EXCLUSIVE: The U.S. studios are aware of the dangers behind “making a wholesale shift to AI,” according to the CEO of a leading artificial intelligence dubbing outfit that says its content has been viewed by more than 1 billion people in the past year.
Jesse Shemen, who runs Papercup, was speaking with Deadline after taking part in a behind-closed-doors panel discussion in London about the use of AI in film, TV and the media.
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While AI formed a cornerstone of the SAG-AFTRA and WGA strike negotiations and the studios were often criticized for their attitude towards replicating talent’s faces, bodies and voices via the game-changing tech, Shemen said the situation is more nuanced than these traditional players simply being the bad guys.
“The studios are precious about this and are conscious of rattling relationships with others around the world,” he added. “It’s hard to pin down their consensus but if there is one simple thing that does matter most it’s commercial and right now commercial sense is dictating that you need to tread carefully and can’t just make a wholesale shift to AI. And that goes for everything – scriptwriting, CGI or images.”
The writers and actors guilds were able to secure guardrails surrounding use of AI in their contracts with the AMPTP following lengthy and messy negotiations last year – although some such as producer Justine Bateman have said they did not go far enough – and, in the UK, artificial intelligence is set to play a major role in the actor’s unions upcoming negotiations with broadcasters and producers.
Shemen said U.S. studios are more cognisant of the issues at play than some outside the sector due to an understanding that viewers and subscribers are all too aware of the dangers of AI.
“It’s easy to blindly adopt these things when every company board is saying, ‘We need to figure out how to use AI and cut costs’,” he added. “It might be easy to think you are capitalizing on the commercial gain [of shifting to AI] but that comes at a price of of making customers use AI in ways that they don’t necessarily want.”
Shemen was not involved with the SAG negotiations but stressed that Papercup has been advocating for years for voice artists’ consent to be required before their vocals are re-used. “You should not be able to use someone’s voice without their permission,” he added. “We ask for explicit permission from the artists we work with and the use case has always been clear to them.”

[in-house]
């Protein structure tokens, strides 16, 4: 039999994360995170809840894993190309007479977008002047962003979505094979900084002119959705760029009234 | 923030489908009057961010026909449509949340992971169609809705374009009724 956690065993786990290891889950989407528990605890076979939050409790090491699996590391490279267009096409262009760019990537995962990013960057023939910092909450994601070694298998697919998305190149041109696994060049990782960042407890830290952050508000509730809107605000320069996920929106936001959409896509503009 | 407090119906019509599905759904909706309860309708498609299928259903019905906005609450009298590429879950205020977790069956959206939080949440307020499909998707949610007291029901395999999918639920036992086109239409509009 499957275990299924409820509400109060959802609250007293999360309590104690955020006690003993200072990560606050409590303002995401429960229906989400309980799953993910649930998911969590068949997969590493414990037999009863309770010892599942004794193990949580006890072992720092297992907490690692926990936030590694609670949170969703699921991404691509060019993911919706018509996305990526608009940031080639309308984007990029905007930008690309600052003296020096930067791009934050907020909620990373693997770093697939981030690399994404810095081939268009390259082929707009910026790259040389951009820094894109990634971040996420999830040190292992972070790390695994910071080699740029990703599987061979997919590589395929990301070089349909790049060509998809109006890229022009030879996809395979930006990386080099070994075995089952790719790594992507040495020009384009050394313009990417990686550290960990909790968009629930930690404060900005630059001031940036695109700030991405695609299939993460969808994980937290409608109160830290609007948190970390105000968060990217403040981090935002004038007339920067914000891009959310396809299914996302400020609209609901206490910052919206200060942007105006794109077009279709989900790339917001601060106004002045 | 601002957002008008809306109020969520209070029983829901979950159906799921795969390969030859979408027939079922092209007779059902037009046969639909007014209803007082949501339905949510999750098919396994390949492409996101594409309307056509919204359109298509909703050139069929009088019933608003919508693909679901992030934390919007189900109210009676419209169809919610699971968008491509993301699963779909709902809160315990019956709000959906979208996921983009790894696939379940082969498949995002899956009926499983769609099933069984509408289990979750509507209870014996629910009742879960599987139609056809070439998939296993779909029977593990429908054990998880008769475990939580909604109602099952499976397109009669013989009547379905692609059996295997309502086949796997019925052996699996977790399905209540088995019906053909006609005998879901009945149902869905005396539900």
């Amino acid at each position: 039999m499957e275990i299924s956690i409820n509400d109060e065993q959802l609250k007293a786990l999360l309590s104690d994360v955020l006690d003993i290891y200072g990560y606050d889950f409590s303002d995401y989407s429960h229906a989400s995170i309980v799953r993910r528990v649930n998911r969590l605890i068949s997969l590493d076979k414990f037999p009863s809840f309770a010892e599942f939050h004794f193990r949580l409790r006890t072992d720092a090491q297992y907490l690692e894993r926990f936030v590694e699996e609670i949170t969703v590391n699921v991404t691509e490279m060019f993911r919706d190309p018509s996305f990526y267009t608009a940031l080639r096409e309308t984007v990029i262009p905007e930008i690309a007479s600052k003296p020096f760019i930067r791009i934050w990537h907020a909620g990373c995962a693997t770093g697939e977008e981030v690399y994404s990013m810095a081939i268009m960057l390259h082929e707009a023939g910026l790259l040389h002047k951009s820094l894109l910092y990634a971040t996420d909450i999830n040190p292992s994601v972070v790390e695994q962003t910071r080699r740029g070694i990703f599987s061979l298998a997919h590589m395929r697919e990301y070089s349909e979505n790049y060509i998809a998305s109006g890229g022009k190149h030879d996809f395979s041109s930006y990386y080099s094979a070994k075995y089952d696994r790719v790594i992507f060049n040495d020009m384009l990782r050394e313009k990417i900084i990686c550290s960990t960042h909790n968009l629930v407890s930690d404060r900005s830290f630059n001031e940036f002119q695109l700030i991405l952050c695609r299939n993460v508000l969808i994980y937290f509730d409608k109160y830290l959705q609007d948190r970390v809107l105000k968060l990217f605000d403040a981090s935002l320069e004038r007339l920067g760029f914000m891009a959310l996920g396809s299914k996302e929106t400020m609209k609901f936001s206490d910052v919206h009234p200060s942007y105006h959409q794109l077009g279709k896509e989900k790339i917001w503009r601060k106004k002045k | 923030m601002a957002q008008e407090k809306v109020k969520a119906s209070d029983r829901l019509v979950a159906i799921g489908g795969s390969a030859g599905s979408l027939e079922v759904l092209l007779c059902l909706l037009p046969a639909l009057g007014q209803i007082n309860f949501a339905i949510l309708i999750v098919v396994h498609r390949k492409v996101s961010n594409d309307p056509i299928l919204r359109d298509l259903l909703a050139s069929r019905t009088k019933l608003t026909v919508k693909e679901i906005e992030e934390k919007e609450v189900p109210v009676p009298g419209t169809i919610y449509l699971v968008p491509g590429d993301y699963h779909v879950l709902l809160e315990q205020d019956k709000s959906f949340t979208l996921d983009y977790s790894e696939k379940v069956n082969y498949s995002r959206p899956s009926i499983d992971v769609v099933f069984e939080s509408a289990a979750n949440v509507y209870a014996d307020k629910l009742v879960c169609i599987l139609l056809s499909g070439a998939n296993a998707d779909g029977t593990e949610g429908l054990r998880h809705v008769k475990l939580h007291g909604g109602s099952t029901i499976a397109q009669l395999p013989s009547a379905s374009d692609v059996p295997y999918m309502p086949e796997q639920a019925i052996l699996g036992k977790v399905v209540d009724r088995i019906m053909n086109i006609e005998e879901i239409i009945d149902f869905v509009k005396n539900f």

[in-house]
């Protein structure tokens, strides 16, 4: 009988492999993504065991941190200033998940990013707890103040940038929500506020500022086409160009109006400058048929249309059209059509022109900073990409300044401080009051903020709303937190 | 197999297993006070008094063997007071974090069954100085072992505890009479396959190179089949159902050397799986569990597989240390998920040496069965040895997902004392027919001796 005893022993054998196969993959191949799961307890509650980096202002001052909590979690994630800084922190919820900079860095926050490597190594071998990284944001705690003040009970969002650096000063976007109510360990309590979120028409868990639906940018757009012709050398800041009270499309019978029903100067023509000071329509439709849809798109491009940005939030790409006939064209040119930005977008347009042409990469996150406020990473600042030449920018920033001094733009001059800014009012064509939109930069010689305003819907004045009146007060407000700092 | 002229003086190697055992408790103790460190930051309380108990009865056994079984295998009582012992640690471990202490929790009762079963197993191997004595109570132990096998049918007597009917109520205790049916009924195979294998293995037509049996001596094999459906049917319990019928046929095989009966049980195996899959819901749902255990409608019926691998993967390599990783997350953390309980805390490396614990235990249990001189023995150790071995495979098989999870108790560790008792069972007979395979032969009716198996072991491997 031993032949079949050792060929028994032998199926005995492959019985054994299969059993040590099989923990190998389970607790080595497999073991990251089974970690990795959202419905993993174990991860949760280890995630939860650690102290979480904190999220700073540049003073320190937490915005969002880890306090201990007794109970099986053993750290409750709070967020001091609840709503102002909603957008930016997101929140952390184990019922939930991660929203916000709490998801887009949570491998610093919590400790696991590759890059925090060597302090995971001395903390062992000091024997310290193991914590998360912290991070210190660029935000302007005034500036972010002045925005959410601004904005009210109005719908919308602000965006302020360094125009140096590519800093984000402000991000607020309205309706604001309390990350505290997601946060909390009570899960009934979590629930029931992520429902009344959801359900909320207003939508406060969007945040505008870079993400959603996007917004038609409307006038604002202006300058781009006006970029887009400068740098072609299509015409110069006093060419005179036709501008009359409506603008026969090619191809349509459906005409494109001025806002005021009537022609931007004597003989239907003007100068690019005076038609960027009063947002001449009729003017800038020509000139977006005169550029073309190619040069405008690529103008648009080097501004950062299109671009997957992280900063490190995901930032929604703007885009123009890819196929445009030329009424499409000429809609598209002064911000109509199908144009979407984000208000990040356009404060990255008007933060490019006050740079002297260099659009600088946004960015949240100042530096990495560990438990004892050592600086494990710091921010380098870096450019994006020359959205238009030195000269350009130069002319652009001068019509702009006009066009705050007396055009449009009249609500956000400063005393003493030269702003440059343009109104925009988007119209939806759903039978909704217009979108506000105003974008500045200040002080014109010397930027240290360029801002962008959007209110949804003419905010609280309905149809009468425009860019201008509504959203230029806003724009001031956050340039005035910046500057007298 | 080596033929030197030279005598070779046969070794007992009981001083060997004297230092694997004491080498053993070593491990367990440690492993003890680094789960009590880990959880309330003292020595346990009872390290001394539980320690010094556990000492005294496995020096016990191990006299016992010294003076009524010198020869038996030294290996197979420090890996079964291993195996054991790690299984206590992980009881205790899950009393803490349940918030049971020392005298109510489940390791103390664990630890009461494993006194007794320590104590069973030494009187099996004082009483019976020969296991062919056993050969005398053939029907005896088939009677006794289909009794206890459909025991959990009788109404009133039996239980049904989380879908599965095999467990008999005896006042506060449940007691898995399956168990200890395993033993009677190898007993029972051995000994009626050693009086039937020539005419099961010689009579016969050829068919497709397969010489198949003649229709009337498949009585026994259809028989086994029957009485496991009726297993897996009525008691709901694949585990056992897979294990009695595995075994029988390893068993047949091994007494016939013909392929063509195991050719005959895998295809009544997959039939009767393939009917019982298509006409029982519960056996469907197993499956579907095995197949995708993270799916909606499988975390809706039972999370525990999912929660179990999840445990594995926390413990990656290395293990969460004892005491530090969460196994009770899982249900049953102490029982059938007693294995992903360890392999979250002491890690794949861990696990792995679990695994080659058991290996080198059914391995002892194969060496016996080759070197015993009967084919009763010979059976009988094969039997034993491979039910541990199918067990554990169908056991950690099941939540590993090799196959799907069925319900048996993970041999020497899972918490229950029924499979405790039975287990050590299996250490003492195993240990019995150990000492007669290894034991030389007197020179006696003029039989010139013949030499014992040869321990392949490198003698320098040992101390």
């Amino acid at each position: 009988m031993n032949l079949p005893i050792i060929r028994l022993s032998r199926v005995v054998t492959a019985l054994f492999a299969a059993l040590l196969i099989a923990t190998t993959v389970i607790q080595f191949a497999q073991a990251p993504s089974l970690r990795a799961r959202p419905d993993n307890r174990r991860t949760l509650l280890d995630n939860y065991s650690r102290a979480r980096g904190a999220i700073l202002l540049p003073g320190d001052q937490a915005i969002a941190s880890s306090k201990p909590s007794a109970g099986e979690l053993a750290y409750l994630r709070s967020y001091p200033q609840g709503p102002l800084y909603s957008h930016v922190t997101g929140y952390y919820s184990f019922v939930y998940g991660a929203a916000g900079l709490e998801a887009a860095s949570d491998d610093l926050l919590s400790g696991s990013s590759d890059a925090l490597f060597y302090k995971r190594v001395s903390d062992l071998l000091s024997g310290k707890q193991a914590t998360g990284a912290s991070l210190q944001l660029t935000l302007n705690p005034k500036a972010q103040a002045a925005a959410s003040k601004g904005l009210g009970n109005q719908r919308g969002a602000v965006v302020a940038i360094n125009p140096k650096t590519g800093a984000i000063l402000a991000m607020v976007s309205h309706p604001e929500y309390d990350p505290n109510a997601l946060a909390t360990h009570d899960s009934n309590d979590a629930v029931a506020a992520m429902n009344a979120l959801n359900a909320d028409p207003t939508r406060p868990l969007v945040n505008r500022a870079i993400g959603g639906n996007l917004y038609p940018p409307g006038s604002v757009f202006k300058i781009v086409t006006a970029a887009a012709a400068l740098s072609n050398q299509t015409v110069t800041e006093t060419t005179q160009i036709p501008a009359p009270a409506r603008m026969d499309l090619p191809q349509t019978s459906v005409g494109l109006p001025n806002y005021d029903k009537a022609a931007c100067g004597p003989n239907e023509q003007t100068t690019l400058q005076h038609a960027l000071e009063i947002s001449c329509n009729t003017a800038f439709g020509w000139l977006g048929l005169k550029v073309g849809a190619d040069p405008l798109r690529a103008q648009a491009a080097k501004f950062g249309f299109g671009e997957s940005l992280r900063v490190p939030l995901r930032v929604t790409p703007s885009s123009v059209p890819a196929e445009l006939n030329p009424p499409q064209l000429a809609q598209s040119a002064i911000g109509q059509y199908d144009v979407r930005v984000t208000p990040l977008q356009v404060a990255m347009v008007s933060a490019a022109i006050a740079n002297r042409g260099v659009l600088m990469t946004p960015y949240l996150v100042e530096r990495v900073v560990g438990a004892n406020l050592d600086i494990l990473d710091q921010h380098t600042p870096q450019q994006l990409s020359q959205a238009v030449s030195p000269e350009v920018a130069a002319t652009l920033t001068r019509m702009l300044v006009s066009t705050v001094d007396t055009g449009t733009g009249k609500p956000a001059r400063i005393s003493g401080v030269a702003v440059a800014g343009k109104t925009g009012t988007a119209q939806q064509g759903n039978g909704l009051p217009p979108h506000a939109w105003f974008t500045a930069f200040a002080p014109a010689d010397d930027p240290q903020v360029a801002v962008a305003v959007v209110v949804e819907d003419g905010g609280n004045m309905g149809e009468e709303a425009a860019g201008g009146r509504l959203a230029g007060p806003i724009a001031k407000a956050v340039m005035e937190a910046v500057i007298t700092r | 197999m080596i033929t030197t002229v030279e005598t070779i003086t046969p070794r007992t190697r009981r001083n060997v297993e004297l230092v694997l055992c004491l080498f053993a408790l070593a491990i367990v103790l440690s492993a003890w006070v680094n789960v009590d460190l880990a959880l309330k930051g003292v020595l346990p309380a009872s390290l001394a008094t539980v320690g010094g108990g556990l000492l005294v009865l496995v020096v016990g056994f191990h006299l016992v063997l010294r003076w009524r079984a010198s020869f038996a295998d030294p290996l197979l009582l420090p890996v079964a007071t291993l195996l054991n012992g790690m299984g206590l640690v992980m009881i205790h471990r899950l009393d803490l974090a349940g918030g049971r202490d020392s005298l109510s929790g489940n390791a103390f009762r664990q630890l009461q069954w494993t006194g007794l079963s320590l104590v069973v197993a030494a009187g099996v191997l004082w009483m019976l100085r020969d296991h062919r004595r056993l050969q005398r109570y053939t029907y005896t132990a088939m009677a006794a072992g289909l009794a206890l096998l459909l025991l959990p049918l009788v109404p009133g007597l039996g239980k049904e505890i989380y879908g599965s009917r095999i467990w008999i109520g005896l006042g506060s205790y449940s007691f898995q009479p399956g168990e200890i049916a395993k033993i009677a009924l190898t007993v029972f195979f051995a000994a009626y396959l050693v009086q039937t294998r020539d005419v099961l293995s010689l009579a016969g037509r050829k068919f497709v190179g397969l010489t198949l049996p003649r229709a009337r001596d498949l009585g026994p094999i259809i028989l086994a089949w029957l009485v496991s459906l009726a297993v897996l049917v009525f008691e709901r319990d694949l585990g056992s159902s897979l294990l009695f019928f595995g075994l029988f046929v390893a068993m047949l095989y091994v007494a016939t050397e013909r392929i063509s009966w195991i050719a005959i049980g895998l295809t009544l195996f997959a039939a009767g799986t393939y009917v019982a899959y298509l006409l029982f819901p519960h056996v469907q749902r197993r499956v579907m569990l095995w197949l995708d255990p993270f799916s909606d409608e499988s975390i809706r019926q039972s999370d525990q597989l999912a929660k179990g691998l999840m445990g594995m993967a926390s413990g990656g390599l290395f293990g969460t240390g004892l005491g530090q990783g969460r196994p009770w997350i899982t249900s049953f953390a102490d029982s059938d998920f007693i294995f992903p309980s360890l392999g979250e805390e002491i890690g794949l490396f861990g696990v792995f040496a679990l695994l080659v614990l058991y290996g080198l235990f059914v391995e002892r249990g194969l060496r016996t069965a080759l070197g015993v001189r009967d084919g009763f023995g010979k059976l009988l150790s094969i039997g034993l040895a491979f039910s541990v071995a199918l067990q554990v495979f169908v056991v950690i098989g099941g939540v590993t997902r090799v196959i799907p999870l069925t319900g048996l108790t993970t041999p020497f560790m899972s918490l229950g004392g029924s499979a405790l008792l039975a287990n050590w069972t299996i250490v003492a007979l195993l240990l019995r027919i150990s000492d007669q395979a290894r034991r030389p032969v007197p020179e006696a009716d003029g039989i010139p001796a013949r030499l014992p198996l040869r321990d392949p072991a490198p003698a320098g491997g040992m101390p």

Papercup was launched in 2018 as a dubbing service, providing dubbing on news, scripted and unscripted content to tap into the demand for English-language shows to be consumed in different languages. In layman’s terms, the company’s technology creates synthetic voices that match the vocals of the actor in a chosen language, combining this with an “in loop platform” that checks the quality of the output.
Papercup hit an “inflection point” in 2022, Shemen said, following a $20M funding round that came alongside the colossal success of non-English-language streaming hits such as Squid Game, Money Heist and Lupin, while its technology developed to dub content at a far quicker pace than had been possible in the past.
Since then, shows dubbed by Papercup have been viewed by more than 1 billion people, according to Shemen. The company has dubbed the likes of Got Talent and Jamie Oliver shows. It works with clients including Sky News and Bloomberg and will be unveiling partnerships with English and German-language broadcasters soon, along with FAST platforms.
The dubbing versus subbing debate rolls on and Shemen said “circumstantial consumption” now plays the most important role in whether people prefer dubs over subtitles.
“Whether I’m watching on the tube or in the comfort of my own home makes a big difference,” he added. “The platforms are vying to give consumers as many options as they can.”
Going forwards, Shemen said the target is to tackle more languages beyond the most commonly spoken outside of English such as French, German and Spanish. “There are 50 languages with 20 million speakers around the world so I would love to be dedicated to some of those audiences that have a scarcity of content.”
In a similar vein to the likes of Sam Altman’s Open AI, he will continue to passionately advocate for sensible AI use.
He believes the current debate around government regulation of the technology is “slightly misguided” due to the rapid pace at which it is developing.
“By the time governments have intervened the technology will be outdated,” said Shemen. “But there are other paradigms and protocols that can help contain it and a key one is in the form of self-regulation.”
He added: “AI is on an unstoppable march of being widely adopted and I would rather have a world in which a few ethically-minded transparent providers are operating than none at all. I’m speaking on panels, publicizing this point and chatting to journalists in such an animated way because I genuinely do believe it.”
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